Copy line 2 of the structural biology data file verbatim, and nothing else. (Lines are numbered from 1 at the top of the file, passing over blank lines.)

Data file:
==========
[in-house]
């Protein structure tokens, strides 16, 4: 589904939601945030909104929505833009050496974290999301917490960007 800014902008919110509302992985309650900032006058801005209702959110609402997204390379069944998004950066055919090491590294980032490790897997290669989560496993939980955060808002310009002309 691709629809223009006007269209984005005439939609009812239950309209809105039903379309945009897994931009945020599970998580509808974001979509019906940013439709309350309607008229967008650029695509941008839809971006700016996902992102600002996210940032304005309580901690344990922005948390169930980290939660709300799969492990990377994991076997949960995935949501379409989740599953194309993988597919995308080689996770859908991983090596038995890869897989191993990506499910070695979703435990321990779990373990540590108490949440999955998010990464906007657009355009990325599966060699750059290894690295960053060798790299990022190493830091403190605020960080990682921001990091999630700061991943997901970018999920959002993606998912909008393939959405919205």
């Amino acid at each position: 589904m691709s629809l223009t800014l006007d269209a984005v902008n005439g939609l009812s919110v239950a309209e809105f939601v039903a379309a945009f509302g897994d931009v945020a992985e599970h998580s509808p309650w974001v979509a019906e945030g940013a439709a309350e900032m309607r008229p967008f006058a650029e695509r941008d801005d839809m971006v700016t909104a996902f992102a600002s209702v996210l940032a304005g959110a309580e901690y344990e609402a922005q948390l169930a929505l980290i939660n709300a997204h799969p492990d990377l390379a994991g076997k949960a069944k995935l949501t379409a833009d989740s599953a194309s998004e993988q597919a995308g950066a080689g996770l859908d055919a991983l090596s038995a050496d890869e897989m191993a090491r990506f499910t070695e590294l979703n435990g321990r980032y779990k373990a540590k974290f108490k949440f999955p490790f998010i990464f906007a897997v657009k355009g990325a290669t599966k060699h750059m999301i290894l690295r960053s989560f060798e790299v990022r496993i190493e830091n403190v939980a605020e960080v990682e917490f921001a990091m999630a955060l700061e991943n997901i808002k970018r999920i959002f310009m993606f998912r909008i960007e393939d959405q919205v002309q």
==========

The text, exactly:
């Protein structure tokens, strides 16, 4: 589904939601945030909104929505833009050496974290999301917490960007 800014902008919110509302992985309650900032006058801005209702959110609402997204390379069944998004950066055919090491590294980032490790897997290669989560496993939980955060808002310009002309 691709629809223009006007269209984005005439939609009812239950309209809105039903379309945009897994931009945020599970998580509808974001979509019906940013439709309350309607008229967008650029695509941008839809971006700016996902992102600002996210940032304005309580901690344990922005948390169930980290939660709300799969492990990377994991076997949960995935949501379409989740599953194309993988597919995308080689996770859908991983090596038995890869897989191993990506499910070695979703435990321990779990373990540590108490949440999955998010990464906007657009355009990325599966060699750059290894690295960053060798790299990022190493830091403190605020960080990682921001990091999630700061991943997901970018999920959002993606998912909008393939959405919205």